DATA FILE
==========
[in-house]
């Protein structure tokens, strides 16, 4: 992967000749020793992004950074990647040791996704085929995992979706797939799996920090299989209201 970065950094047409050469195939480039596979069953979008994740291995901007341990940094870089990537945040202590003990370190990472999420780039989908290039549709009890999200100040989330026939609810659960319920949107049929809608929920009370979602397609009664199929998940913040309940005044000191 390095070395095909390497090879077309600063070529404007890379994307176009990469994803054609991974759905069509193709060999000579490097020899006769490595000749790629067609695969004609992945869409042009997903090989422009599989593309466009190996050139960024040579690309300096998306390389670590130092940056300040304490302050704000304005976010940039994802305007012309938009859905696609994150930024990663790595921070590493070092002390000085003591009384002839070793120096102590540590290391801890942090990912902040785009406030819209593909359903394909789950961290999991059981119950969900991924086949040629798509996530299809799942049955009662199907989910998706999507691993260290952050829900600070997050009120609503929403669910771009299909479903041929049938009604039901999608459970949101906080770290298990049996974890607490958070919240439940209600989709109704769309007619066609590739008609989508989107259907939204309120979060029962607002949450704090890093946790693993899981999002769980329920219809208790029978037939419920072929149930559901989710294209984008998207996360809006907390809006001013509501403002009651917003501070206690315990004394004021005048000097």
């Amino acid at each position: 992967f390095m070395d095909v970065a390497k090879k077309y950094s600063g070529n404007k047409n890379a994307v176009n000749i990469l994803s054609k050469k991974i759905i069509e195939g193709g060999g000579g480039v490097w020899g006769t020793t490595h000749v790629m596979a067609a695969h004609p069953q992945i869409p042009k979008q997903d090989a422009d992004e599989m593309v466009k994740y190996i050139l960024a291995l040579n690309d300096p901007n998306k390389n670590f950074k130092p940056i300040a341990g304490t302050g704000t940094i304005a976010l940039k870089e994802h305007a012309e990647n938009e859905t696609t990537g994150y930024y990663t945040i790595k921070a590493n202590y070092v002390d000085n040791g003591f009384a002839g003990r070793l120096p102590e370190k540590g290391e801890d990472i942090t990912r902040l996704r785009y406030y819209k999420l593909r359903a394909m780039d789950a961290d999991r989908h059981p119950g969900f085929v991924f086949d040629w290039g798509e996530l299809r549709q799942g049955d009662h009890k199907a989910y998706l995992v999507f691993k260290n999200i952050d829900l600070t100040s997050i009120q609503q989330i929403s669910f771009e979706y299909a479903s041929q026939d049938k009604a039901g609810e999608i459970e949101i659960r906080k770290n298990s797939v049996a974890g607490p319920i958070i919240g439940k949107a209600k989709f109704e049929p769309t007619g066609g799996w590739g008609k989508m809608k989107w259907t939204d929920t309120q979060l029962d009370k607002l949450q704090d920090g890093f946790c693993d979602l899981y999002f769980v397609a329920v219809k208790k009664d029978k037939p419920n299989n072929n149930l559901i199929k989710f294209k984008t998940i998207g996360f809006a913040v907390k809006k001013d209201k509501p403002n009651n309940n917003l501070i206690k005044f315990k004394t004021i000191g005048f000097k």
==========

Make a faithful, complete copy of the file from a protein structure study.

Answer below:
[in-house]
């Protein structure tokens, strides 16, 4: 992967000749020793992004950074990647040791996704085929995992979706797939799996920090299989209201 970065950094047409050469195939480039596979069953979008994740291995901007341990940094870089990537945040202590003990370190990472999420780039989908290039549709009890999200100040989330026939609810659960319920949107049929809608929920009370979602397609009664199929998940913040309940005044000191 390095070395095909390497090879077309600063070529404007890379994307176009990469994803054609991974759905069509193709060999000579490097020899006769490595000749790629067609695969004609992945869409042009997903090989422009599989593309466009190996050139960024040579690309300096998306390389670590130092940056300040304490302050704000304005976010940039994802305007012309938009859905696609994150930024990663790595921070590493070092002390000085003591009384002839070793120096102590540590290391801890942090990912902040785009406030819209593909359903394909789950961290999991059981119950969900991924086949040629798509996530299809799942049955009662199907989910998706999507691993260290952050829900600070997050009120609503929403669910771009299909479903041929049938009604039901999608459970949101906080770290298990049996974890607490958070919240439940209600989709109704769309007619066609590739008609989508989107259907939204309120979060029962607002949450704090890093946790693993899981999002769980329920219809208790029978037939419920072929149930559901989710294209984008998207996360809006907390809006001013509501403002009651917003501070206690315990004394004021005048000097």
């Amino acid at each position: 992967f390095m070395d095909v970065a390497k090879k077309y950094s600063g070529n404007k047409n890379a994307v176009n000749i990469l994803s054609k050469k991974i759905i069509e195939g193709g060999g000579g480039v490097w020899g006769t020793t490595h000749v790629m596979a067609a695969h004609p069953q992945i869409p042009k979008q997903d090989a422009d992004e599989m593309v466009k994740y190996i050139l960024a291995l040579n690309d300096p901007n998306k390389n670590f950074k130092p940056i300040a341990g304490t302050g704000t940094i304005a976010l940039k870089e994802h305007a012309e990647n938009e859905t696609t990537g994150y930024y990663t945040i790595k921070a590493n202590y070092v002390d000085n040791g003591f009384a002839g003990r070793l120096p102590e370190k540590g290391e801890d990472i942090t990912r902040l996704r785009y406030y819209k999420l593909r359903a394909m780039d789950a961290d999991r989908h059981p119950g969900f085929v991924f086949d040629w290039g798509e996530l299809r549709q799942g049955d009662h009890k199907a989910y998706l995992v999507f691993k260290n999200i952050d829900l600070t100040s997050i009120q609503q989330i929403s669910f771009e979706y299909a479903s041929q026939d049938k009604a039901g609810e999608i459970e949101i659960r906080k770290n298990s797939v049996a974890g607490p319920i958070i919240g439940k949107a209600k989709f109704e049929p769309t007619g066609g799996w590739g008609k989508m809608k989107w259907t939204d929920t309120q979060l029962d009370k607002l949450q704090d920090g890093f946790c693993d979602l899981y999002f769980v397609a329920v219809k208790k009664d029978k037939p419920n299989n072929n149930l559901i199929k989710f294209k984008t998940i998207g996360f809006a913040v907390k809006k001013d209201k509501p403002n009651n309940n917003l501070i206690k005044f315990k004394t004021i000191g005048f000097k």